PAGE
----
I recently received the Holman Old Testament Commentary Set. I’ll be perfectly honest, it wasn’t a set I normally would have given much attention to. Typically inexpensive commentaries that aren’t the most academic don’t catch my attention. However, I must confess I have been pleasantly surprised with Holman Old Testament Commentary series. The series covers every book of the Old Testament. They are not the most detailed of commentaries like many academic series are, but the HOTC does a good job of covering the main details that need to be covered without getting bogged down in the minor details that truthfully most preachers aren’t going to share in their preaching and teaching. One of the things these volumes do really well is it’s chapter and verse divisions of the Biblical text. The teaching outlines can certainly be used by anyone preaching or teaching the Biblical text. One of the interesting things about this series is that every chapter begins with a quote. Each quote comes from a different person and deals with the subject matter of the chapter at hand. These intrigued me and sometimes they’ve found themselves worked into a sermon. While, not every volume is identical, some give a slightly different layout concerning application than others. Certainly like with any set of commentaries particular volumes are much better than others. The two volumes by Steve Lawson on the Psalms are my favorites so far. All and all though, I’ve found these volumes to be rather beneficial.

These volumes might not be the beneficial to the student writing an academic paper, but to pastors and teachers I find them to be worthwhile volumes. I think these would take a valuable place in a church library, or in a pastor’s study. One group that could benefit tremendously from these volumes would be Sunday School teachers. All of that being said, they certainly could find themselves in anyone’s library who is a student of scripture, teacher or not, and have great benefit to their readers. On top of all of this they come at a great price of only $19.99 per volume for a hardback, that’s pretty hard to beat. If you are interested in purchasing the series you can find them here through B&H Publishing.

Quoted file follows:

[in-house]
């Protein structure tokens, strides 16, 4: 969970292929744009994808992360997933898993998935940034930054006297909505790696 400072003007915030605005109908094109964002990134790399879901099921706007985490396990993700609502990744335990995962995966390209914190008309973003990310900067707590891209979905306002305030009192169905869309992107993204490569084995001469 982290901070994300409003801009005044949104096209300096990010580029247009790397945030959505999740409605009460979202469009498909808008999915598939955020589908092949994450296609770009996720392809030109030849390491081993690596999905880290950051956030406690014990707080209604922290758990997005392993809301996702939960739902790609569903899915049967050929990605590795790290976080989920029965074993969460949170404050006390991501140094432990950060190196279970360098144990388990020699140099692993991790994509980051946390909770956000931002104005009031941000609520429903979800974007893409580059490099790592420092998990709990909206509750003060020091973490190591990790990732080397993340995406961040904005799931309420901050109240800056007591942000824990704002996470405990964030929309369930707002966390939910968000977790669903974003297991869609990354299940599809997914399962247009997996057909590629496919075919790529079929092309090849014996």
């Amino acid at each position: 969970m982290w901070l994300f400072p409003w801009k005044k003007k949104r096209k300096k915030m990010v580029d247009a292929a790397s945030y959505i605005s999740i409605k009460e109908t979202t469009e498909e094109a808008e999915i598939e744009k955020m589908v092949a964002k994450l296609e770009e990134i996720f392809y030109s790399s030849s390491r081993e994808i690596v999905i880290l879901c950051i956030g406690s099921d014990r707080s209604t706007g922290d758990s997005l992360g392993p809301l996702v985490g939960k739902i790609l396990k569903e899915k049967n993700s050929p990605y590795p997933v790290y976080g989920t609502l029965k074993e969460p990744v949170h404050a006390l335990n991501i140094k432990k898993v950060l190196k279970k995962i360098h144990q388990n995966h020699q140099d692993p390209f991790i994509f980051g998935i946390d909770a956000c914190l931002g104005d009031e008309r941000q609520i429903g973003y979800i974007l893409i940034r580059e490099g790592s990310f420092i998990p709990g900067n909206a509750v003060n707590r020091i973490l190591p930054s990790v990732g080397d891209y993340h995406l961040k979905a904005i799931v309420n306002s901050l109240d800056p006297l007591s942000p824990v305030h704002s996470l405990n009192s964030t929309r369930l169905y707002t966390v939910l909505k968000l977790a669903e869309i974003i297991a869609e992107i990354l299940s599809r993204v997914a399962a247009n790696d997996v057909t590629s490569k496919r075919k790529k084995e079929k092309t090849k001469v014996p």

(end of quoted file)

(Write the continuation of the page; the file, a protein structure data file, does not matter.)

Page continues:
Let Us Labor to Study the Bible: A Gospel Cordial from J.C. Ryle

Let us strive, every year that we live, to become more deeply acquainted with Scripture. Let us study it, search into it, dig into it, meditate on it, until it dwell richly in us. (Col. 2:16) In particular, let us labor to make ourselves familiar with those parts of the Bible which, like the book of Psalms, describe the experience of the saints of old. We shall find it most helpful to us in all our approaches to God. It will supply us with the best and most suitable language both for the expression of our wants and thanksgivings. Such knowledge of the Bible can doubtless never be attained without regular, daily study. But the time spent on such study is never mis-spent. It will bear fruit after many days.

– J.C. Ryle, from Expository Thoughts on the Gospels: Luke Volume 1. 

Resources on James

I love preaching through books of the Bible verse by verse on Sunday mornings. Taking the time to preach expositionally takes quite a bit of time and one often uses resources to aid in their exposition of the Biblical text. I always consult blogs and websites as I decide what books to buy. I also consult friends who have spent time preaching through the same book(s) in the past. Having spent several months preaching through James in this past year, I’d like to share some of the resources I found the most beneficial in preaching through the book of James.

Daniel Doriani’s Reformed Expository Commentary: James – This is one volume I never skipped the pages of when preaching through James. Preaching as a pastor I found this volume to come from very pastoral perspective. It was true to the text and provided great insight that wasn’t just for good preaching but for gospel-centered living. If I were restricted to only buying one volume on James, this would be the one I’d buy. (P&R Books)

Thomas Manton’s James – This was by far the most detailed exposition of James that I used. I distinctly remember hearing a popular evangelical skip over James 1:18 in his preaching of the text on the radio while at the same time preparing to preach the text. Reading Manton’s 11 pages on the one verse made me chuckle a bit to see how James 1:18 didn’t fit into the Arminian preaching of this popular evangelical pastor, but it certainly didn’t stop Manton from giving great detail to the text. That being said, 11 pages on one verse of the text can get quite heavy at times. This is an incredibly beneficial volume, but you can easily get bogged down in it’s reading. I would still commend it’s reading if you have the time. (Banner of Truth)

John MacArthur’s MacArthur New Testament Commentary: James – If you are preaching a book of the New Testament other than Mark’s gospel (because those volumes aren’t published yet) you should invest in MacArthur’s commentaries. This volume on James is no exception. Much like Doriani you see the heart of a pastor and a careful expositor of the text. MacArthur’s use of the language in word study is not word study for the sake of fluff, but is called to attention for the exegesis of the text. (Grace to You)

R. Kent Hughes Preaching the Word: James – I’m sure it isn’t proper to have a list of commentaries and the entirety of the list be homiletical commentaries. But, good theology, is pastoral theology. R. Kent Hughes like the other listed writes with decades of pastoral experience and the heart of one who desires to stay close to the text. I’ve come to grow to love the Preaching the Word series. The point of preaching is to provide careful exposition of the text and the application of the text. This volume is quite helpful in doing both. (Crossway)